Interpretation of laboratory tests is best done in the clinical setting. Often additional clinical, epidemiological and laboratory data are necessary to establish a scientific basis for linking an elevated lab value with the presence or future risk of an adverse health outcome. In fact, for some elements and enzymes, the biologic or physiologic human health effects are not well characterized. As with the heavy metals, the effects of gross deficiencies (e.g. selenium)[15] or excesses (e.g. manganese)[16] are well described, while the effects of smaller variations from a population norm are less clear. Indeed, the experiences of certain unusual populations, such as two-three fold increases in serum manganese in patients receiving total parenteral nutrition, suggest no clinical adverse effects from these excesses.[17,18] Again, laboratories will often report determinations, usually in hair or red blood cells, compared to an unvalidated population norm, rather than as correlated with health or disease. Laboratories should provide normal ranges based on validated control populations. It is inappropriate for a laboratory to provide treatment recommendations. This is particularly true when the laboratory is associated with industries that distribute or otherwise promote treatments for the purported intoxications or deficiencies they claim to document.

Summary

In general, testing for heavy metals, nutritional elements present at extremely low concentrations, or so-called environmental contaminants, should only be obtained in the following situations and with the indicated precautions:

  • A properly performed clinical history and physical exam suggests the lack or excess of these chemicals or minerals/metals.
  • Proper patient preparation may include dietary avoidance of food and supplements that contain the substance of interest for several days prior to the sample collection.
  • The use of collections after chelation is usually unwarranted.
  • If post-chelation collections are used, the range of normals must be adjusted accordingly, and the results must be interpreted with extreme caution.
  • Collection should be done through a certified laboratory that is experienced in the collection and handling of these specimens to avoid contamination.
  • Analysis should be at a reputable laboratory that provides data on their normative population, including the selection and number of controls, and validation of their analytic procedures.
  • The laboratory should not provide treatment recommendations or sell therapy to the patient.
Conclusion

There are many factors to consider before ordering a large array of esoteric laboratory tests and a number of important considerations in the interpretation of these tests. The current popularity of broad trace element or pollutant screening with subsequent "detoxification" treatment, is often inappropriate. At this time, many of these tests are best utilized as research tools, such as the current population evaluations by the National Center for Environmental Health of the Centers for Disease Control and Prevention.[19] Application of these test results to individual patients is fraught with problems. Current concerns about environmental-related illness have been misappropriated by a number of practitioners to vindicate non-indicated treatments. A large portion of our toxicology clinic population is convinced their symptoms are due to poisoning, when neither their symptom complex nor laboratory testing justify such a conclusion. It is our contention that medical toxicologists should be at the forefront in the discussion regarding the appropriateness of toxicologic testing and its interpretation. In addition, we should be active in protecting patients from the misapplication of these tests.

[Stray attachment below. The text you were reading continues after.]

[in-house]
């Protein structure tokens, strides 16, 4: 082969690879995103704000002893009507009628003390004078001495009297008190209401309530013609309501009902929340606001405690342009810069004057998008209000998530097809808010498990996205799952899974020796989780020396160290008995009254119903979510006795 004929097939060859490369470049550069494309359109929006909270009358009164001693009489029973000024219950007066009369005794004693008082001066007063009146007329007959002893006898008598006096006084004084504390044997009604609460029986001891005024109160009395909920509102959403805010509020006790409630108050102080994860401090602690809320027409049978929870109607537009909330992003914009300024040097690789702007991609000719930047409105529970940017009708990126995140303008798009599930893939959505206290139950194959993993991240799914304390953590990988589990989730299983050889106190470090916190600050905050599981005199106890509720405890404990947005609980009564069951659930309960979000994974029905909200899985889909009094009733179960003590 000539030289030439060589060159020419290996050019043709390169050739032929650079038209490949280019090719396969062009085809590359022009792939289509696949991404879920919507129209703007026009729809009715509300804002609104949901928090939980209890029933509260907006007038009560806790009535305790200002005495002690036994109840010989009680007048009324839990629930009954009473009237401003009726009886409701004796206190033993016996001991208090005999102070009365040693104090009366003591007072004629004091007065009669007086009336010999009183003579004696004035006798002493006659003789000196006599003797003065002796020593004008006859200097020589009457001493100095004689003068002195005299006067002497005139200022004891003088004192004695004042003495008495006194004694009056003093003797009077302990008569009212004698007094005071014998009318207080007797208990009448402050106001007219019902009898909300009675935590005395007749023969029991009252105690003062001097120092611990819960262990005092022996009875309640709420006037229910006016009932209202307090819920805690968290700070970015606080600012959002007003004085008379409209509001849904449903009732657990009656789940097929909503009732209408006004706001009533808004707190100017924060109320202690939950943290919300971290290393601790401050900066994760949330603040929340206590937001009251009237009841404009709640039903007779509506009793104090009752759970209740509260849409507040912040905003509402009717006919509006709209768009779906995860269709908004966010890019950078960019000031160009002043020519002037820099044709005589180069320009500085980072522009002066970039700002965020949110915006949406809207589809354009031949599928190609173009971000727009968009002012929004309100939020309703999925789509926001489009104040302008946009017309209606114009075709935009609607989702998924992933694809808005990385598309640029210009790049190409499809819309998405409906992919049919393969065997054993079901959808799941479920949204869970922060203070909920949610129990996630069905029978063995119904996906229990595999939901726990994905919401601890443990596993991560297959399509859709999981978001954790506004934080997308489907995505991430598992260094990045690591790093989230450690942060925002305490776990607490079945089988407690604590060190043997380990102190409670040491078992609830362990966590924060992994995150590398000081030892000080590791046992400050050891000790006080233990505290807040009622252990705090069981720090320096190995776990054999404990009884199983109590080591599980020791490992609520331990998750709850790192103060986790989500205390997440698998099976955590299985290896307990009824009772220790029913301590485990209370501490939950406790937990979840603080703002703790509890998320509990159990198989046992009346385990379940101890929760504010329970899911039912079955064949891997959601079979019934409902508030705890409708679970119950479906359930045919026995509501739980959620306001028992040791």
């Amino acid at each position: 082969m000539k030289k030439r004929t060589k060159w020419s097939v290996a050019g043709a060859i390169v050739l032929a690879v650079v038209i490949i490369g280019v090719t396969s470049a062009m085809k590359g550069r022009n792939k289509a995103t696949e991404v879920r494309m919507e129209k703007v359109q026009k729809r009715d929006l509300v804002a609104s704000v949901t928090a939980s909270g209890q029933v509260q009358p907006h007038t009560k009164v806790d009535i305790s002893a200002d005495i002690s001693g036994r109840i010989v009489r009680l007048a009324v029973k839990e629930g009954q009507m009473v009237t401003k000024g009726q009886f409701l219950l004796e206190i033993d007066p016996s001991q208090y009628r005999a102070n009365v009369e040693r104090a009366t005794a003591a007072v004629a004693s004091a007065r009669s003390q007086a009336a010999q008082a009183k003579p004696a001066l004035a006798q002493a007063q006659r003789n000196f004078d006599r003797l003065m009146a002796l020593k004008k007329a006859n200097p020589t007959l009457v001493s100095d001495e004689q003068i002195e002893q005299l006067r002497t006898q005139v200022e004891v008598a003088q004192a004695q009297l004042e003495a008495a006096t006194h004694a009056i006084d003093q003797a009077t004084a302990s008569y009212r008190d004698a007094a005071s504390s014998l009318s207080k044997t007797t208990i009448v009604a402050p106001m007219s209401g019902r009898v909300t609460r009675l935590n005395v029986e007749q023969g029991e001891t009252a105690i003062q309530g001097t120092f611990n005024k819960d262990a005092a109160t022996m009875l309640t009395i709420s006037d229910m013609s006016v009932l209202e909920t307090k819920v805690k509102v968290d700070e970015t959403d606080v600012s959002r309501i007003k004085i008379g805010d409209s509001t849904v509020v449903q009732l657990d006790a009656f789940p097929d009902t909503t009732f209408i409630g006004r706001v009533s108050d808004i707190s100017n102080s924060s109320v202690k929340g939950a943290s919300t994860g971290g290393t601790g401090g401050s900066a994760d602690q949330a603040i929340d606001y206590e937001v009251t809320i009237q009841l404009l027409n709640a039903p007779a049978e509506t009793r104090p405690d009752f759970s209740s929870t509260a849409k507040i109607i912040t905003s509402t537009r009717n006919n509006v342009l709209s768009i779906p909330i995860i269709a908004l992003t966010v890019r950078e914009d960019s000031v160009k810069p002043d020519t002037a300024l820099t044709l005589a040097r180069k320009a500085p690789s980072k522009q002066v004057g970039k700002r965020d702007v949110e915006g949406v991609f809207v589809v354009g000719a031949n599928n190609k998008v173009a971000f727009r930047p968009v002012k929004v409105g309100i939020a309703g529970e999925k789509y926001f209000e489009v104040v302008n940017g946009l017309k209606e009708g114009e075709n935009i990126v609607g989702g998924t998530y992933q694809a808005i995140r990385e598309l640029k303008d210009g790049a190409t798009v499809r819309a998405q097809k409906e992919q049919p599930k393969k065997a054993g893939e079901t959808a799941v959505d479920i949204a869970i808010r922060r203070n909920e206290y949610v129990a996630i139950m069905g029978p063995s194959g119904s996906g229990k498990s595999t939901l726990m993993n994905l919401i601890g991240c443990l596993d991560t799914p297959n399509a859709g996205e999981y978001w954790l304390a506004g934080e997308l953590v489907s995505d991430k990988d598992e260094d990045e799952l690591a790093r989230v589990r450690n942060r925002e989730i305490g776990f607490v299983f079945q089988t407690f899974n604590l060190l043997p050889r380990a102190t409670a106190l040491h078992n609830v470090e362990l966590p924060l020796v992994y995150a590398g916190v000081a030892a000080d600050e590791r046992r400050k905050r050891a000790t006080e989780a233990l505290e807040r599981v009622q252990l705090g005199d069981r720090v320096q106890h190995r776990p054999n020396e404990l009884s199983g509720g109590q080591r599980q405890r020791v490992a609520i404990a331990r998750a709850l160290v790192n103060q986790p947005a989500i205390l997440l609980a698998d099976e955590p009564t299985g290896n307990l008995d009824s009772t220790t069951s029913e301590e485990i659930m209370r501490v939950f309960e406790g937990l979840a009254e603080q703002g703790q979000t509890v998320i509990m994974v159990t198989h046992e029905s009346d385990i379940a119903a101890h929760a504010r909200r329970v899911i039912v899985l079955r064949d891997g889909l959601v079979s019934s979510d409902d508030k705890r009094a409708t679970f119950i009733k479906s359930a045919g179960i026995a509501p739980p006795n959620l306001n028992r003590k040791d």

Addendum

The proceedings of an ATSDR panel on hair analysis have been published recently. The reference is: Harkins DK, Susten AS. Hair Analysis: Exploring the State of the Science. Environ Health Persp 2003;111:576-578.

References
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  14. Bass DA, Hickok D, Quig D, et al. Trace element analysis in hair: factors determining accuracy, precision, and reliability. Altern Med Rev 2001;6(5):472-481. [Portions presented as abstract: Validation of trace metal analysis of hair for measurement by ICP-MS. Clin Chem 2001;47(6S):A64 (abstract 207)].
  15. Fryer MJ. Selenium and human health. Lancet 2000;356:943.
  16. Sato K, Ueyama H, Arakawa R, et al. A case of welder presenting with parkinsonism after chronic manganese exposure. Rinsho Shinkeigaku - Clinical Neurology 2000;40:1110-1115.